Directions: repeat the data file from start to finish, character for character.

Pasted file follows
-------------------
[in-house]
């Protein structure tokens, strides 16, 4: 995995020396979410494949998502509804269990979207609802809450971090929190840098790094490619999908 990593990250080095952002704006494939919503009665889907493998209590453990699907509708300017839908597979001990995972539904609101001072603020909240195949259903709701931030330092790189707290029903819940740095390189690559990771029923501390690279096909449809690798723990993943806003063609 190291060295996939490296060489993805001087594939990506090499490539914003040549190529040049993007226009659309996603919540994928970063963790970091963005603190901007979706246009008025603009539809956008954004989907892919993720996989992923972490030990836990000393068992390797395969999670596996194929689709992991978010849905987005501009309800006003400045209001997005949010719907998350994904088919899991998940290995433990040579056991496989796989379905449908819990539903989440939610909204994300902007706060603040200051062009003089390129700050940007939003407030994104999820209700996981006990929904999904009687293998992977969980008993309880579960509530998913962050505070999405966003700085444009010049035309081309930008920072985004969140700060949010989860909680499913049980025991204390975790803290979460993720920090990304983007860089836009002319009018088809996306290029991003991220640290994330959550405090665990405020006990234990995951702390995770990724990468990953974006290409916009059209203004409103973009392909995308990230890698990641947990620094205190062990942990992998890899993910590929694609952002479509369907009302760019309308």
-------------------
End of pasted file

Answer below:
[in-house]
């Protein structure tokens, strides 16, 4: 995995020396979410494949998502509804269990979207609802809450971090929190840098790094490619999908 990593990250080095952002704006494939919503009665889907493998209590453990699907509708300017839908597979001990995972539904609101001072603020909240195949259903709701931030330092790189707290029903819940740095390189690559990771029923501390690279096909449809690798723990993943806003063609 190291060295996939490296060489993805001087594939990506090499490539914003040549190529040049993007226009659309996603919540994928970063963790970091963005603190901007979706246009008025603009539809956008954004989907892919993720996989992923972490030990836990000393068992390797395969999670596996194929689709992991978010849905987005501009309800006003400045209001997005949010719907998350994904088919899991998940290995433990040579056991496989796989379905449908819990539903989440939610909204994300902007706060603040200051062009003089390129700050940007939003407030994104999820209700996981006990929904999904009687293998992977969980008993309880579960509530998913962050505070999405966003700085444009010049035309081309930008920072985004969140700060949010989860909680499913049980025991204390975790803290979460993720920090990304983007860089836009002319009018088809996306290029991003991220640290994330959550405090665990405020006990234990995951702390995770990724990468990953974006290409916009059209203004409103973009392909995308990230890698990641947990620094205190062990942990992998890899993910590929694609952002479509369907009302760019309308």